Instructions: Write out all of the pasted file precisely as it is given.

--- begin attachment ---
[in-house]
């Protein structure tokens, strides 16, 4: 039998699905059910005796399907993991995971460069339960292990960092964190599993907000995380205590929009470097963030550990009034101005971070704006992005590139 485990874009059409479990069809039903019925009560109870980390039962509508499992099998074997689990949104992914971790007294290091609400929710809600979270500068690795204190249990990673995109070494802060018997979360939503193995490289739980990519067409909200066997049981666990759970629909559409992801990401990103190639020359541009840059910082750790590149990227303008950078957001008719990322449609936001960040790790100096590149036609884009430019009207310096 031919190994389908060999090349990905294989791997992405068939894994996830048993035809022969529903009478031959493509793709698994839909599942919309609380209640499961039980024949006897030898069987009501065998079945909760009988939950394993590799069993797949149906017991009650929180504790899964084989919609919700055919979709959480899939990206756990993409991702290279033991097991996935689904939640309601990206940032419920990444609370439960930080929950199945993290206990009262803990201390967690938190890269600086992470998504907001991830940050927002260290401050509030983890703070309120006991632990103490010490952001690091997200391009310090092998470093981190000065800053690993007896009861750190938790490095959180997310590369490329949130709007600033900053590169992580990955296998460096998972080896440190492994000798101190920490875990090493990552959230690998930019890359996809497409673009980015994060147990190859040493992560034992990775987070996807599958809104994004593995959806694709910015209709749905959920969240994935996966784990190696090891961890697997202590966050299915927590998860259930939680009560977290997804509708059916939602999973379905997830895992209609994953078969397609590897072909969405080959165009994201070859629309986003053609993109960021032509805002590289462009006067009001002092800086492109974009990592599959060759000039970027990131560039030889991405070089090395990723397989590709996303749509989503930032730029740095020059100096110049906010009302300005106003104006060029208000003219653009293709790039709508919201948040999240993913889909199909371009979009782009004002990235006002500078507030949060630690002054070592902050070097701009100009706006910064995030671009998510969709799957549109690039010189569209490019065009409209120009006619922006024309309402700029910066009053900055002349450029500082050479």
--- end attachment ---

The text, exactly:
[in-house]
């Protein structure tokens, strides 16, 4: 039998699905059910005796399907993991995971460069339960292990960092964190599993907000995380205590929009470097963030550990009034101005971070704006992005590139 485990874009059409479990069809039903019925009560109870980390039962509508499992099998074997689990949104992914971790007294290091609400929710809600979270500068690795204190249990990673995109070494802060018997979360939503193995490289739980990519067409909200066997049981666990759970629909559409992801990401990103190639020359541009840059910082750790590149990227303008950078957001008719990322449609936001960040790790100096590149036609884009430019009207310096 031919190994389908060999090349990905294989791997992405068939894994996830048993035809022969529903009478031959493509793709698994839909599942919309609380209640499961039980024949006897030898069987009501065998079945909760009988939950394993590799069993797949149906017991009650929180504790899964084989919609919700055919979709959480899939990206756990993409991702290279033991097991996935689904939640309601990206940032419920990444609370439960930080929950199945993290206990009262803990201390967690938190890269600086992470998504907001991830940050927002260290401050509030983890703070309120006991632990103490010490952001690091997200391009310090092998470093981190000065800053690993007896009861750190938790490095959180997310590369490329949130709007600033900053590169992580990955296998460096998972080896440190492994000798101190920490875990090493990552959230690998930019890359996809497409673009980015994060147990190859040493992560034992990775987070996807599958809104994004593995959806694709910015209709749905959920969240994935996966784990190696090891961890697997202590966050299915927590998860259930939680009560977290997804509708059916939602999973379905997830895992209609994953078969397609590897072909969405080959165009994201070859629309986003053609993109960021032509805002590289462009006067009001002092800086492109974009990592599959060759000039970027990131560039030889991405070089090395990723397989590709996303749509989503930032730029740095020059100096110049906010009302300005106003104006060029208000003219653009293709790039709508919201948040999240993913889909199909371009979009782009004002990235006002500078507030949060630690002054070592902050070097701009100009706006910064995030671009998510969709799957549109690039010189569209490019065009409209120009006619922006024309309402700029910066009053900055002349450029500082050479």